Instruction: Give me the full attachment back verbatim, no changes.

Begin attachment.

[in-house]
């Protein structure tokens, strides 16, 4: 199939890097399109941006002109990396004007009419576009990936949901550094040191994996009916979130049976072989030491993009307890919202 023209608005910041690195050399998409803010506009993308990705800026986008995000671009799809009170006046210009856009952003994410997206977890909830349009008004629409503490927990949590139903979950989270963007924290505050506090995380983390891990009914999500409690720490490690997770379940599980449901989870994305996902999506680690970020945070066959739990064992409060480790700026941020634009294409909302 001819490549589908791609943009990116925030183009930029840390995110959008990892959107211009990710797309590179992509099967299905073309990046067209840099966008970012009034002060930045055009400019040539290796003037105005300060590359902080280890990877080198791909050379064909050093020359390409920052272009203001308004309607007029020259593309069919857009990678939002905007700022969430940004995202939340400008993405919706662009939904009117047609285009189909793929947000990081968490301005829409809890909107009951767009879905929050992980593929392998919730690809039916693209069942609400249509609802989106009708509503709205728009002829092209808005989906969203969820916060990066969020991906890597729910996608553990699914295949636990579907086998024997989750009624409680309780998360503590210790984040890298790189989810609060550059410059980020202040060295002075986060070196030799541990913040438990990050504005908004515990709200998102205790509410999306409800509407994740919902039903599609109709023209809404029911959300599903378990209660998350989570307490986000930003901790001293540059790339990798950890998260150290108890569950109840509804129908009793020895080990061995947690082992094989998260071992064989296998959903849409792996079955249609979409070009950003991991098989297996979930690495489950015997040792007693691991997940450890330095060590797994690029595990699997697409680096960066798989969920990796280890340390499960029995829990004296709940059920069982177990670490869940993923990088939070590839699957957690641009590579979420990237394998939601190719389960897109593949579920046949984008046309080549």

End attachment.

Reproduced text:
[in-house]
């Protein structure tokens, strides 16, 4: 199939890097399109941006002109990396004007009419576009990936949901550094040191994996009916979130049976072989030491993009307890919202 023209608005910041690195050399998409803010506009993308990705800026986008995000671009799809009170006046210009856009952003994410997206977890909830349009008004629409503490927990949590139903979950989270963007924290505050506090995380983390891990009914999500409690720490490690997770379940599980449901989870994305996902999506680690970020945070066959739990064992409060480790700026941020634009294409909302 001819490549589908791609943009990116925030183009930029840390995110959008990892959107211009990710797309590179992509099967299905073309990046067209840099966008970012009034002060930045055009400019040539290796003037105005300060590359902080280890990877080198791909050379064909050093020359390409920052272009203001308004309607007029020259593309069919857009990678939002905007700022969430940004995202939340400008993405919706662009939904009117047609285009189909793929947000990081968490301005829409809890909107009951767009879905929050992980593929392998919730690809039916693209069942609400249509609802989106009708509503709205728009002829092209808005989906969203969820916060990066969020991906890597729910996608553990699914295949636990579907086998024997989750009624409680309780998360503590210790984040890298790189989810609060550059410059980020202040060295002075986060070196030799541990913040438990990050504005908004515990709200998102205790509410999306409800509407994740919902039903599609109709023209809404029911959300599903378990209660998350989570307490986000930003901790001293540059790339990798950890998260150290108890569950109840509804129908009793020895080990061995947690082992094989998260071992064989296998959903849409792996079955249609979409070009950003991991098989297996979930690495489950015997040792007693691991997940450890330095060590797994690029595990699997697409680096960066798989969920990796280890340390499960029995829990004296709940059920069982177990670490869940993923990088939070590839699957957690641009590579979420990237394998939601190719389960897109593949579920046949984008046309080549």